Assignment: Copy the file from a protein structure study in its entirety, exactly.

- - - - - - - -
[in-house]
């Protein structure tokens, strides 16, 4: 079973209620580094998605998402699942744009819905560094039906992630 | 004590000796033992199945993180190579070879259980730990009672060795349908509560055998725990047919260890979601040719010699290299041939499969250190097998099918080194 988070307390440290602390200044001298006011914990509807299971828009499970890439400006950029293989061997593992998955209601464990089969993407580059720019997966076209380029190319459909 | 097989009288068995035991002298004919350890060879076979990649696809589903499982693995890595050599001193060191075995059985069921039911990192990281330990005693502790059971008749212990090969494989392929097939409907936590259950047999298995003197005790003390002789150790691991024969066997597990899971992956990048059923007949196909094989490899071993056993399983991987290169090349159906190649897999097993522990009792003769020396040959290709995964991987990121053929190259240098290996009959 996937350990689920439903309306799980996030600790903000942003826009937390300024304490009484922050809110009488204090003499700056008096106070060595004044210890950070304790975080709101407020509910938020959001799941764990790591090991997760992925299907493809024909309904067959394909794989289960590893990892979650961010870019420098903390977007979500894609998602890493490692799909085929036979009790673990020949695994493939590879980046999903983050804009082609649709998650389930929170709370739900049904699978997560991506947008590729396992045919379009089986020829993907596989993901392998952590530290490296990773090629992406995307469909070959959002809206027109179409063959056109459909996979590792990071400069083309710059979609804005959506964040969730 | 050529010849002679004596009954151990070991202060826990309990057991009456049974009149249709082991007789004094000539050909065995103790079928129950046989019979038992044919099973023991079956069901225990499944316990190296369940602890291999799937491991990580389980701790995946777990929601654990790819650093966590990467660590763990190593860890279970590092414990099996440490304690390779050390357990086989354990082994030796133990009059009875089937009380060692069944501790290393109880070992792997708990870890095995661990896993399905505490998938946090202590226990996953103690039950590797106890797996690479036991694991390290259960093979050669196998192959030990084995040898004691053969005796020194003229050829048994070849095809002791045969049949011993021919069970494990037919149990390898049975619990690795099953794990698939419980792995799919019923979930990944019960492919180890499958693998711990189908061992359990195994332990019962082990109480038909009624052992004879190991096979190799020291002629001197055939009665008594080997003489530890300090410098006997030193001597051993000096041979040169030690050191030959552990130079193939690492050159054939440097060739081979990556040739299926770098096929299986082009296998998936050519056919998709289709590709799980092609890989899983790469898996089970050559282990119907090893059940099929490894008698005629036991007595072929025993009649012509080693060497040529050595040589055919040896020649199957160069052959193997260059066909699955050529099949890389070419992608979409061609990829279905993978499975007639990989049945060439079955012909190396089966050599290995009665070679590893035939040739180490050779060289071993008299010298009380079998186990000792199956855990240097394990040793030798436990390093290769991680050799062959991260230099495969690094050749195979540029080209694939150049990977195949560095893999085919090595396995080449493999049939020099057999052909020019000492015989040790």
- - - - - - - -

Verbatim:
[in-house]
């Protein structure tokens, strides 16, 4: 079973209620580094998605998402699942744009819905560094039906992630 | 004590000796033992199945993180190579070879259980730990009672060795349908509560055998725990047919260890979601040719010699290299041939499969250190097998099918080194 988070307390440290602390200044001298006011914990509807299971828009499970890439400006950029293989061997593992998955209601464990089969993407580059720019997966076209380029190319459909 | 097989009288068995035991002298004919350890060879076979990649696809589903499982693995890595050599001193060191075995059985069921039911990192990281330990005693502790059971008749212990090969494989392929097939409907936590259950047999298995003197005790003390002789150790691991024969066997597990899971992956990048059923007949196909094989490899071993056993399983991987290169090349159906190649897999097993522990009792003769020396040959290709995964991987990121053929190259240098290996009959 996937350990689920439903309306799980996030600790903000942003826009937390300024304490009484922050809110009488204090003499700056008096106070060595004044210890950070304790975080709101407020509910938020959001799941764990790591090991997760992925299907493809024909309904067959394909794989289960590893990892979650961010870019420098903390977007979500894609998602890493490692799909085929036979009790673990020949695994493939590879980046999903983050804009082609649709998650389930929170709370739900049904699978997560991506947008590729396992045919379009089986020829993907596989993901392998952590530290490296990773090629992406995307469909070959959002809206027109179409063959056109459909996979590792990071400069083309710059979609804005959506964040969730 | 050529010849002679004596009954151990070991202060826990309990057991009456049974009149249709082991007789004094000539050909065995103790079928129950046989019979038992044919099973023991079956069901225990499944316990190296369940602890291999799937491991990580389980701790995946777990929601654990790819650093966590990467660590763990190593860890279970590092414990099996440490304690390779050390357990086989354990082994030796133990009059009875089937009380060692069944501790290393109880070992792997708990870890095995661990896993399905505490998938946090202590226990996953103690039950590797106890797996690479036991694991390290259960093979050669196998192959030990084995040898004691053969005796020194003229050829048994070849095809002791045969049949011993021919069970494990037919149990390898049975619990690795099953794990698939419980792995799919019923979930990944019960492919180890499958693998711990189908061992359990195994332990019962082990109480038909009624052992004879190991096979190799020291002629001197055939009665008594080997003489530890300090410098006997030193001597051993000096041979040169030690050191030959552990130079193939690492050159054939440097060739081979990556040739299926770098096929299986082009296998998936050519056919998709289709590709799980092609890989899983790469898996089970050559282990119907090893059940099929490894008698005629036991007595072929025993009649012509080693060497040529050595040589055919040896020649199957160069052959193997260059066909699955050529099949890389070419992608979409061609990829279905993978499975007639990989049945060439079955012909190396089966050599290995009665070679590893035939040739180490050779060289071993008299010298009380079998186990000792199956855990240097394990040793030798436990390093290769991680050799062959991260230099495969690094050749195979540029080209694939150049990977195949560095893999085919090595396995080449493999049939020099057999052909020019000492015989040790």